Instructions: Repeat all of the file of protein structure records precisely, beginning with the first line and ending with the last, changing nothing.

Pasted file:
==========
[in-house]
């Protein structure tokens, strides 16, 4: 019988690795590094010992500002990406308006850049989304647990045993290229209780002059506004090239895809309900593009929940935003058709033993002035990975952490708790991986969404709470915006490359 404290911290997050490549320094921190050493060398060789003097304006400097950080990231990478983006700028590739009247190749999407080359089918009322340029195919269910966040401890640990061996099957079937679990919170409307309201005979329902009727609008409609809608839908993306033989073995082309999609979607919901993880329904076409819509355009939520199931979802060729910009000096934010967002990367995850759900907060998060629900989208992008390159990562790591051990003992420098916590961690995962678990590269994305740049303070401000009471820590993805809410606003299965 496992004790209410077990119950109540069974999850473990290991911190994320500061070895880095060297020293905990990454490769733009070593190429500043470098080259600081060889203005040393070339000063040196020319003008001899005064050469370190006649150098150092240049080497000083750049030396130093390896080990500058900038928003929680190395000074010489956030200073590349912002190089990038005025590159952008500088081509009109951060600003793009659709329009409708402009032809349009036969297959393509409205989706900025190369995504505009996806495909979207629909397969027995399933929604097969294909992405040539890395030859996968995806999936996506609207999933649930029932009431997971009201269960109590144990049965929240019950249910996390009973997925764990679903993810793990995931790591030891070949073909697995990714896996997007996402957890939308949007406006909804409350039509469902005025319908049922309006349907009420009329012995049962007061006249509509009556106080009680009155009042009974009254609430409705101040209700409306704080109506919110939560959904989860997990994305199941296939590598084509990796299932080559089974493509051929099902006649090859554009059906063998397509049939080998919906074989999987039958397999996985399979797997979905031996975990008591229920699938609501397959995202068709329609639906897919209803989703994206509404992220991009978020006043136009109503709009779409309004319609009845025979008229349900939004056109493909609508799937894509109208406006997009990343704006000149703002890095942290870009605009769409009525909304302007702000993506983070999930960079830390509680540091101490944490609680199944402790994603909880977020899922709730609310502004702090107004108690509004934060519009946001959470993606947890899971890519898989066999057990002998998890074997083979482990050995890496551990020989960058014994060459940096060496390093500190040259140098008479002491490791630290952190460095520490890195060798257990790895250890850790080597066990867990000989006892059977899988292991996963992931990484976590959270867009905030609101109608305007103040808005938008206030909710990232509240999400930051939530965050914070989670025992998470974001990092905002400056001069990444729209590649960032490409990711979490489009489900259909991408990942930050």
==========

[in-house]
């Protein structure tokens, strides 16, 4: 019988690795590094010992500002990406308006850049989304647990045993290229209780002059506004090239895809309900593009929940935003058709033993002035990975952490708790991986969404709470915006490359 404290911290997050490549320094921190050493060398060789003097304006400097950080990231990478983006700028590739009247190749999407080359089918009322340029195919269910966040401890640990061996099957079937679990919170409307309201005979329902009727609008409609809608839908993306033989073995082309999609979607919901993880329904076409819509355009939520199931979802060729910009000096934010967002990367995850759900907060998060629900989208992008390159990562790591051990003992420098916590961690995962678990590269994305740049303070401000009471820590993805809410606003299965 496992004790209410077990119950109540069974999850473990290991911190994320500061070895880095060297020293905990990454490769733009070593190429500043470098080259600081060889203005040393070339000063040196020319003008001899005064050469370190006649150098150092240049080497000083750049030396130093390896080990500058900038928003929680190395000074010489956030200073590349912002190089990038005025590159952008500088081509009109951060600003793009659709329009409708402009032809349009036969297959393509409205989706900025190369995504505009996806495909979207629909397969027995399933929604097969294909992405040539890395030859996968995806999936996506609207999933649930029932009431997971009201269960109590144990049965929240019950249910996390009973997925764990679903993810793990995931790591030891070949073909697995990714896996997007996402957890939308949007406006909804409350039509469902005025319908049922309006349907009420009329012995049962007061006249509509009556106080009680009155009042009974009254609430409705101040209700409306704080109506919110939560959904989860997990994305199941296939590598084509990796299932080559089974493509051929099902006649090859554009059906063998397509049939080998919906074989999987039958397999996985399979797997979905031996975990008591229920699938609501397959995202068709329609639906897919209803989703994206509404992220991009978020006043136009109503709009779409309004319609009845025979008229349900939004056109493909609508799937894509109208406006997009990343704006000149703002890095942290870009605009769409009525909304302007702000993506983070999930960079830390509680540091101490944490609680199944402790994603909880977020899922709730609310502004702090107004108690509004934060519009946001959470993606947890899971890519898989066999057990002998998890074997083979482990050995890496551990020989960058014994060459940096060496390093500190040259140098008479002491490791630290952190460095520490890195060798257990790895250890850790080597066990867990000989006892059977899988292991996963992931990484976590959270867009905030609101109608305007103040808005938008206030909710990232509240999400930051939530965050914070989670025992998470974001990092905002400056001069990444729209590649960032490409990711979490489009489900259909991408990942930050």